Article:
Few companies have messed up as many product launches as Microsoft (Nasdaq: MSFT). Windows Phone 7 was just one example, but we're now seeing promising signs that Microsoft is working on the problem. The marketing is improving, and Microsoft takes good care of its app developers. It may, in fact, become the dark horse in an arena that's focused on Android and iOS.

When Microsoft said it would throw about a billion dollars into WP7 and I saw the first "Really?" commercial, I was truly convinced that Microsoft wanted to shoot itself in its foot. Why would it market its WP7 phones as devices you don't want to spend time with, if we're all deeply in love with our smartphones? In a deeper sense, those commercials were an insult to developers, since they depend on consumers that actually use their phones and don't pack them away as quickly as they can.

Sure, you could see that Microsoft was aiming to describe a different kind of phone. But what isn't broken doesn't need to be fixed. Microsoft marketed toward a consumer demand that simply didn't exist.

A while ago, Microsoft changed its advertising campaign and dropped the silly and artificially funny "Really?" theme. The latest commercials are much simpler in their structure (you could go really overboard and subdivide that first WP7 commercial into four segments and more than a dozen topics) and, well, much more mainstream. The downside may be that the intellectuals among us will turn it down as boring, but the mass market is likely to react much more positively to it: Instead of telling us what the WP7 phone will not do, these commercials actually tell us what phones do. Now the commercials focus on the phones and not the people, there's an emphasized Xbox Live theme, Microsoft stresses the entertainment value, and there's a dynamic that makes the phones appear much more exciting. You could complain about the music choices, but I'm sure Microsoft will fix that as well.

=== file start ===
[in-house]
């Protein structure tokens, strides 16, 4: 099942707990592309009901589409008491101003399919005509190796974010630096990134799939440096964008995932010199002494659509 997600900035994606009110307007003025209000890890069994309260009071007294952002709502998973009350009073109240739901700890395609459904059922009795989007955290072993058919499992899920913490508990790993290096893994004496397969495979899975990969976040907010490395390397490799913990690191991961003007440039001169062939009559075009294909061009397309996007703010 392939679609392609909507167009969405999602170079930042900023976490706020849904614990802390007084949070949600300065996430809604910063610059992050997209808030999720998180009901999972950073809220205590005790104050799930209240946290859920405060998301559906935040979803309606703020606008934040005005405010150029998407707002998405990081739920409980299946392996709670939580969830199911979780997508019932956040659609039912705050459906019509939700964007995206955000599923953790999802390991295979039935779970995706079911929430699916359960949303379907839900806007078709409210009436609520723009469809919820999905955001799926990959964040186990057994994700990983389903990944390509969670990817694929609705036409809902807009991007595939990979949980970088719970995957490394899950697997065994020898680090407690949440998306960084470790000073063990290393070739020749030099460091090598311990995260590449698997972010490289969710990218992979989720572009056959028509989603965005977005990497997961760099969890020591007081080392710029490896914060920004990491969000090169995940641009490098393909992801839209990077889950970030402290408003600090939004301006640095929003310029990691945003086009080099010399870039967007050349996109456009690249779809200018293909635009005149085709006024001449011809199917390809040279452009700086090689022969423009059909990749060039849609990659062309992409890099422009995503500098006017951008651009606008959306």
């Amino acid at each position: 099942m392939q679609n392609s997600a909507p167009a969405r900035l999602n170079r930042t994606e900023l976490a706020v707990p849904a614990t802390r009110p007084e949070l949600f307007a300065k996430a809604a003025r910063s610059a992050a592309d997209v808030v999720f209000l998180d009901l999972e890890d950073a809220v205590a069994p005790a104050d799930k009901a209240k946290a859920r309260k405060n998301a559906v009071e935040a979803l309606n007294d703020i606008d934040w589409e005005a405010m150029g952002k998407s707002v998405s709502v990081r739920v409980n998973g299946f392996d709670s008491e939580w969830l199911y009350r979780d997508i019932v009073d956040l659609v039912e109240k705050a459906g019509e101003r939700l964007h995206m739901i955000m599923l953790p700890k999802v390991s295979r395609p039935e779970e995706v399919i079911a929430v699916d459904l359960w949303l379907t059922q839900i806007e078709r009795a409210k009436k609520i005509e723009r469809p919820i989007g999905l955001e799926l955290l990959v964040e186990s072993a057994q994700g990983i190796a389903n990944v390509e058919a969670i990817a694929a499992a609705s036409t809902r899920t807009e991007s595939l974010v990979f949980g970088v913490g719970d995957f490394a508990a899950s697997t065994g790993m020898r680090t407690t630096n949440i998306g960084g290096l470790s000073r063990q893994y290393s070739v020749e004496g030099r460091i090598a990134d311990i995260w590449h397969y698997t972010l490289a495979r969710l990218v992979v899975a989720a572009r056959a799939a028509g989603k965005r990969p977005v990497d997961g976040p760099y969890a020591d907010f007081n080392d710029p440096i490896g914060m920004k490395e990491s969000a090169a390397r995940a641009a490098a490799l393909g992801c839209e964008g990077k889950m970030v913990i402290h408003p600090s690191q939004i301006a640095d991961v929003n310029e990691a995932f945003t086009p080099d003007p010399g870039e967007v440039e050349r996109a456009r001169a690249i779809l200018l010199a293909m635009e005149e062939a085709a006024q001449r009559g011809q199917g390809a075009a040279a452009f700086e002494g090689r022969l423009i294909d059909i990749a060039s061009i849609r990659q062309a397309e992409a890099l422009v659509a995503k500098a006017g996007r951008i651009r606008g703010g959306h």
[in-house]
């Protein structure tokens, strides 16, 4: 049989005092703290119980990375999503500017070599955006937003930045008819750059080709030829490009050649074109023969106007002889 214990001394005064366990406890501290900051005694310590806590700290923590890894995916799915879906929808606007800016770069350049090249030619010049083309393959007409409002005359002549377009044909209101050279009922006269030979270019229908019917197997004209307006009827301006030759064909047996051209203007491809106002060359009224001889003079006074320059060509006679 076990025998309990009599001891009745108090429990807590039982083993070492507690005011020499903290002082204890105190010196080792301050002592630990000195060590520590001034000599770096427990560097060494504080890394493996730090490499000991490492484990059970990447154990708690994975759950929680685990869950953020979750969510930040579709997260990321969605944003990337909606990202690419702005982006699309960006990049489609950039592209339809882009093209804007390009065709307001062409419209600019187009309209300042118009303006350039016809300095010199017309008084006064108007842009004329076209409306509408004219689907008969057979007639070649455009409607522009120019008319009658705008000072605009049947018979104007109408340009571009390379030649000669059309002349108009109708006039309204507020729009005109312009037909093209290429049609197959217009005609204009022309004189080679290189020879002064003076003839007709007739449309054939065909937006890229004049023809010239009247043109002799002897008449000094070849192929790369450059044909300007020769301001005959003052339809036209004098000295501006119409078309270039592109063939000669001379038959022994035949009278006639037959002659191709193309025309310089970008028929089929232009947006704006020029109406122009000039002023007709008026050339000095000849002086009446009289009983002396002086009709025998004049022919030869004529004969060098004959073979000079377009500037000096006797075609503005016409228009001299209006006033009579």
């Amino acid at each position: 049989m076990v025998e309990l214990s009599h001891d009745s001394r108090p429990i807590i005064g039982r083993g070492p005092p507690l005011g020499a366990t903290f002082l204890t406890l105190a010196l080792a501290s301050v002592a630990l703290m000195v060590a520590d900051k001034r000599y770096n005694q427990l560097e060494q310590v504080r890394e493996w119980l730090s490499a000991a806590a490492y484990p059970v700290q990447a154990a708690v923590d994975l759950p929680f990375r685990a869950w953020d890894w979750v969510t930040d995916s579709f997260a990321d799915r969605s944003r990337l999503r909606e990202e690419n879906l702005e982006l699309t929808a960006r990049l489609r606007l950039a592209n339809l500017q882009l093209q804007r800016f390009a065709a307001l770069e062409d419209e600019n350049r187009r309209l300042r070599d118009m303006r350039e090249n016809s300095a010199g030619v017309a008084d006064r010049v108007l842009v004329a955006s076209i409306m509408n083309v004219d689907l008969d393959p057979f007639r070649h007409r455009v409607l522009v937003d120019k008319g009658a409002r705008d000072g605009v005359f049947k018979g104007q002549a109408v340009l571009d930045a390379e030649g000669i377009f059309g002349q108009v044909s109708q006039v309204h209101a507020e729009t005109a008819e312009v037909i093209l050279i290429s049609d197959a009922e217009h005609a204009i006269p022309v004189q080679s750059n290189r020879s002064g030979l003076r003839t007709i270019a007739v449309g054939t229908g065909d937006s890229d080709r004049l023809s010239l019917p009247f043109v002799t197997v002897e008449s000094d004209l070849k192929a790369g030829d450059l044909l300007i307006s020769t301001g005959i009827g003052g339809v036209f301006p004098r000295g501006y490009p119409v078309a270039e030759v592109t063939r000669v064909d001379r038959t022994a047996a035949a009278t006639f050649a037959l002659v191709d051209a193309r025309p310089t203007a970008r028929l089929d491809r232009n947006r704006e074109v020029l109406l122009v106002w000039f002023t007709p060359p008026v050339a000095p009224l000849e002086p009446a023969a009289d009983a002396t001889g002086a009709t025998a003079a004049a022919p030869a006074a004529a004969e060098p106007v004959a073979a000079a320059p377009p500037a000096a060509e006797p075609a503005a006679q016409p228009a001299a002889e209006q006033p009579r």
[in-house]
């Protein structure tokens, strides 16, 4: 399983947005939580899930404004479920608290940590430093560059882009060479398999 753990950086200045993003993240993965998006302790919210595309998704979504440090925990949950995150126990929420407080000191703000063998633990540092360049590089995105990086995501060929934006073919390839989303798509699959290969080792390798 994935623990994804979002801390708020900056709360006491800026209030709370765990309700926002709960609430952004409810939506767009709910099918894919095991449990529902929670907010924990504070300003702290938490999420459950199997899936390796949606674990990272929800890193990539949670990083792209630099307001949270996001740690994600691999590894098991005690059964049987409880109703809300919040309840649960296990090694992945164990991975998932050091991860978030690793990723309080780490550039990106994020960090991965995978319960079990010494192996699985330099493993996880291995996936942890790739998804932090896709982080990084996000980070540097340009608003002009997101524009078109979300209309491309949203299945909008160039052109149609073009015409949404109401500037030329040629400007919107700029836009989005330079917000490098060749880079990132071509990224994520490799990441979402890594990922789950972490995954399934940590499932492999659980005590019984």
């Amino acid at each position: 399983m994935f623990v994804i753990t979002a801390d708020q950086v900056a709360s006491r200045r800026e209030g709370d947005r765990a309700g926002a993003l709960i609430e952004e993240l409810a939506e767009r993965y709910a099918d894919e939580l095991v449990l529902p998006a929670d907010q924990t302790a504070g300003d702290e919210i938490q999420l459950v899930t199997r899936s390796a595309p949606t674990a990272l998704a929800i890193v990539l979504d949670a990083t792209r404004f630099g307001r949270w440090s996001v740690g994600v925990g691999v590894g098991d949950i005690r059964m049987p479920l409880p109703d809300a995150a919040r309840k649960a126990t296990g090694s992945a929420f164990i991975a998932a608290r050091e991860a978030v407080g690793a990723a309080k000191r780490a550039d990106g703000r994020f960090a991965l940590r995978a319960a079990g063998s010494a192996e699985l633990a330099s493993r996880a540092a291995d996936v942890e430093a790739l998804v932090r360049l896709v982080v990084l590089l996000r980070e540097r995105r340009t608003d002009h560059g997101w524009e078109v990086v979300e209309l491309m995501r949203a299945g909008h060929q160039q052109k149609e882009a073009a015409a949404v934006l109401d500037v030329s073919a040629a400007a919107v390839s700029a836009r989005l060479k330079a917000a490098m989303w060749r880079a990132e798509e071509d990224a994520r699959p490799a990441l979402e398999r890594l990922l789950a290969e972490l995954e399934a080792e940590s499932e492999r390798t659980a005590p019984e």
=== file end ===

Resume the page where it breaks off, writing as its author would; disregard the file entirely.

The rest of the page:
More importantly, the app marketplace has now grown to 11,500 applications. That's well below the 368,893 apps of the App Store (at the time of this writing) and the 200,000 to 300,000 apps in the Android Market. However, Microsoft claims that its developers are seeing greater revenues in the Windows Marketplace than anywhere else, which may have to do with the fact that it's easier to get exposure among 11,500 apps than among almost 400,000. Of those apps, 7,500 are paid apps and 44% of those include a trial version. While the Microsoft app market may grow slower than Android, it may actually do better in the long term, if Microsoft pays attention to developer needs. Once Nokia comes online with its first WP7 phones, the dedication to the Microsoft platform may pay off for Microsoft developers. It's still a big bet, but any application today is a bet, and there aren't many developers willing to risk their future on an app that's just published for iOS.

If Microsoft keeps to this path, it has every opportunity to build a successful platform. I still would argue over whether it can outrun Apple within four years, but I do wonder how much market is left for Hewlett-Packard and WebOS.

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